One of the most promising suspects was a rapist and all around bad guy named Larry Murphy, who was arrested in 2000 after kidnapping a local woman, throwing her in his car trunk, and raping her several times out in the wilderness before trying to strangle her to death. He was caught in the act by two hunters and arrested after trying to flee, and was subsequently convicted and sentenced to 15 years in prison. It was suspected that Murphy may have been behind at least some of the mysterious disappearances, especially since he lived in the same area where Dollard and Jacob had vanished and was similar in appearance to the description given for the man last seen with McCarrick, but he has maintained to this day that he had nothing to do with the “Vanishing Triangle” vanishings, and the mother of one of the victims, Jacob, also said that he was not responsible. Nevertheless, during his incarceration the vanishings stopped, making him more suspicious, and he was dubbed by the media “The Beast of Baltinglass.” Despite all of this, there was simply not enough evidence to link him to the disappearances and he has never been charged for them.
Also considered as a promising lead was a notorious IRA terrorist and child rapist, who was found to have possibly been with Annie McCarrick on the night she disappeared. According to the gardaí, there was reliable information that showed the man had told another IRA member that he had offered the missing women a ride that night, after which he claimed to have dropped her off at a bus stop. It was suspected that he had actually driven her into the mountains, killed her, and buried the body, possibly to keep her quiet about secret information he had divulged to her. Despite this lead, the IRA itself did nothing internally to punish him, and even when he continued assaults on children he was never convicted within the organization and the IRA did not alert the gardaí to these offenses. Suspiciously, the IRA moved the man to France and then later the U.S. shortly after McCarrick’s disappearance, and despite efforts to have him extradited he has never been arrested or charged for any of his crimes, leading to the idea that he was being protected by his own.
Compounding this lead has been the accusation that Irish authorities may have mishandled the case. Alan Bailey, formerly of the gardaí and who served thirteen years as National Coordinator for Operation Trace, wrote a book on the Vanishing Triangle called Missing, Presumed, in which he claims that the IRA suspect was not as adequately pursued by by authorities as they claimed. He states that he had a source who claimed that he approached the gardaí on several occasions with information about the IRA connection, but that these leads were not followed up on, even ignored, and that the IRA suspect was actually never seriously pursued. Indeed, throughout the book Bailey often admonishes the gardaí for general incompetence, shoddy police work, and mishandling of various leads and evidence concerning the missing women and other crimes.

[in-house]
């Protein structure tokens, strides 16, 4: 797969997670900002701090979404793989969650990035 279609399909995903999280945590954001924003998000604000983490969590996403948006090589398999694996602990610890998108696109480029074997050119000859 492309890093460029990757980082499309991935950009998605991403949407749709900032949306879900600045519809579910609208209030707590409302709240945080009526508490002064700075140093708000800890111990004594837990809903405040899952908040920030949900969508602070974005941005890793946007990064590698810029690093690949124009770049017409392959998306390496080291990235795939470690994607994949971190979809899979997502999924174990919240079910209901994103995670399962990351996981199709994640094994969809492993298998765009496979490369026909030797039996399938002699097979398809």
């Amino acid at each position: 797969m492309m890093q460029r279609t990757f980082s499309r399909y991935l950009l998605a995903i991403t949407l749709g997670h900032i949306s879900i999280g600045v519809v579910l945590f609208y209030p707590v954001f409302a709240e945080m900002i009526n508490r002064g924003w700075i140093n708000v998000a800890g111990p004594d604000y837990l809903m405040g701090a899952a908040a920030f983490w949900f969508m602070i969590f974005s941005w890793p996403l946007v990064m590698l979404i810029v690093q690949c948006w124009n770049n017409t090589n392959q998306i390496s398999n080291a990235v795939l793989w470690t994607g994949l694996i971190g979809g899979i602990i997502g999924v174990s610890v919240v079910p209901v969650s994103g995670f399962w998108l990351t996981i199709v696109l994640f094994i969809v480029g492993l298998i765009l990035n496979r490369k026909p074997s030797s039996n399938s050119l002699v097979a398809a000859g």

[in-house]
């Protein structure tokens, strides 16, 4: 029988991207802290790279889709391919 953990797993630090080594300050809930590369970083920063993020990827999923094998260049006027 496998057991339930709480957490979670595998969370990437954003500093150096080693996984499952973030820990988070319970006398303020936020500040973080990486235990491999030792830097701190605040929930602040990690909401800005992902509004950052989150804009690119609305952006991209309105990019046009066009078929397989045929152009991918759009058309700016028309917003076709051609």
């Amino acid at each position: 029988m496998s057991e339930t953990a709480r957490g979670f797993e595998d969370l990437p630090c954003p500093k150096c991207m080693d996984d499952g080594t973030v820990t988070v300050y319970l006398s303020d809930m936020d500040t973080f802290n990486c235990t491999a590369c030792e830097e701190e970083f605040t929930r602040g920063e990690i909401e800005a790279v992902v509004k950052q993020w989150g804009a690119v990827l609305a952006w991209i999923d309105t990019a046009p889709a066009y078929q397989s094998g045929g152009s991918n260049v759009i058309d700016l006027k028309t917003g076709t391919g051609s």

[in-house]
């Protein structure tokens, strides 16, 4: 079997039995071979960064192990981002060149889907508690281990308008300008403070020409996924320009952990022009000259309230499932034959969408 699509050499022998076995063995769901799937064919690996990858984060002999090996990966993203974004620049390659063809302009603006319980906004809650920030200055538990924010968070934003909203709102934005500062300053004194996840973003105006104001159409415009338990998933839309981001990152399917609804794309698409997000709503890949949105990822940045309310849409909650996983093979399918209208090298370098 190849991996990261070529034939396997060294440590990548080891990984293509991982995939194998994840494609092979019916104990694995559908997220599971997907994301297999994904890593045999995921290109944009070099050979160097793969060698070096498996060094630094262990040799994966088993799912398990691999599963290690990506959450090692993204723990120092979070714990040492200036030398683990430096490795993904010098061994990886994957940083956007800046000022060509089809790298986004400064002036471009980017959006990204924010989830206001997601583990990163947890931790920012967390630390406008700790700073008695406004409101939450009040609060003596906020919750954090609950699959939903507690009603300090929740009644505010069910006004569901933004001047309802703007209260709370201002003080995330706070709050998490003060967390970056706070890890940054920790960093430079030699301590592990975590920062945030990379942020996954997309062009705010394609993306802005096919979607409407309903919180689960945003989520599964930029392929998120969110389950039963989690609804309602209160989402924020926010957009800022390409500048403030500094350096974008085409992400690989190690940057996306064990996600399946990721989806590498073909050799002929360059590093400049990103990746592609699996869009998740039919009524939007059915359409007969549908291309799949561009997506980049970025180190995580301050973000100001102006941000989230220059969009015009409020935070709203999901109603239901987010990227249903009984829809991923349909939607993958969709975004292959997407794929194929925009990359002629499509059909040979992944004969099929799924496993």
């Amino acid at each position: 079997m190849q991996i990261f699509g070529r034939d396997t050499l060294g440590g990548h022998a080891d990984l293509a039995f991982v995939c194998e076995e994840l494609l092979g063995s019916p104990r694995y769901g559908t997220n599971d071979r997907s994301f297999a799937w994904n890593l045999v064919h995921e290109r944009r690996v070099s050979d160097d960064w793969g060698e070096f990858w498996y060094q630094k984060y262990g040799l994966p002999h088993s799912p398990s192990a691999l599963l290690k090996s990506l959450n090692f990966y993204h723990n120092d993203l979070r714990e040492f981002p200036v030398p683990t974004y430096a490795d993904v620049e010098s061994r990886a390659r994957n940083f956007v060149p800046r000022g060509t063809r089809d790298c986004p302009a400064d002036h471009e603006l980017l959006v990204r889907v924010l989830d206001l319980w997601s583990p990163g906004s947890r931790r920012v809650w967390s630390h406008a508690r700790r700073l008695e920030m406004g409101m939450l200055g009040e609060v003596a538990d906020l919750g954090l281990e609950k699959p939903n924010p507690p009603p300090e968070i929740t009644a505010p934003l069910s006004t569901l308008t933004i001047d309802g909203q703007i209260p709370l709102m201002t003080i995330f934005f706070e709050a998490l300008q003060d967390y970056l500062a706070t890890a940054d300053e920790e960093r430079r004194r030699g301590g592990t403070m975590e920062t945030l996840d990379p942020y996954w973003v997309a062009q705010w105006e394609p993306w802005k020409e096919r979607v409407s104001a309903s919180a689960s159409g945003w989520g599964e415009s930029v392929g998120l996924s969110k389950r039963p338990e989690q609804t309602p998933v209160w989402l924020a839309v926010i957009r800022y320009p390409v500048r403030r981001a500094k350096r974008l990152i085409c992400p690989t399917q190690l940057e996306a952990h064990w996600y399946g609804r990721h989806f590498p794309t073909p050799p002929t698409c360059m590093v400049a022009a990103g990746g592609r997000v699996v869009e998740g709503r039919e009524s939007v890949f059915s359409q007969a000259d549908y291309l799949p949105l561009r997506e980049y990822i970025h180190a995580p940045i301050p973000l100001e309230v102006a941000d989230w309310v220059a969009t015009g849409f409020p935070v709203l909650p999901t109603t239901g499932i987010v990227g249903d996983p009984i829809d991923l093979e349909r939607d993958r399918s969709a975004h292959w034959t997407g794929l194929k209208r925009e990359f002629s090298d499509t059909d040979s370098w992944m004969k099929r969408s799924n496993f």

Another possible suspect looked at in recent years is a rapist and murderer named Robert Howard, whose gruesome acts earned him the sinister media nickname “The Werewolf,” who one reporter described as “a known sexual deviant, a killer, a rapist, murderer,” and “the personification of evil in Ireland.” In 2001, Howard was convicted of the brutal rape and murder of a 14-year-old girl, for which he was sentenced to life in prison, and he has a long rap sheet including the sexual assault of a 6-year-old girl and another on a 58-year-old woman. Howard was up to these gruesome acts at right about the time that these women were disappearing. One reporter named Jilly Beattie claimed that independent private investigator sources had dug up information that heavily pointed to Howard as the perpetrator of at least some of the vanishings, saying:
Robert Howard was connected with Annie McCarrick’s case, Jojo Dollard’s case and various other cases in Northern Ireland and in the south of Ireland and in England. We understand from our own contacts that he was in and out of the area, around the time that Annie was enjoying life in Ireland. All the while he relied on his quaint Irishness as a man who wore tweed jackets and just looked like an ordinary man, to encourage people to trust him. They (the sources) would put their life savings on the fact that Robert Howard was involved in these murders. And it’s crippling for them as investigators, as professional men and women, that the clues are there, but the evidence isn’t there to back it up.
Therein lies the problem with these mysterious cases, that there is just not enough to get anyone convicted, leaving all of these leads to languish in a limbo of speculation and circumstantial evidence. The evidence needed to link anyone to the crimes is just so scant that it has consistently left authorities and private investigators totally frustrated and baffled. The Irish Vanishing Triangle cases have been featured in numerous documentaries and books, but for all of the attention they have received there has been little headway made in getting to the bottom of the mystery. It is not known what happened to these women, whether they were killed or not, where they are, or even if their cases are linked in any way. What happened to these women? Why did they all vanish without a trace in this one confined geographical area in such quick succession? Are they linked in any way? These are questions that are likely to remain unresolved in one of Ireland’s most enduring mysteries.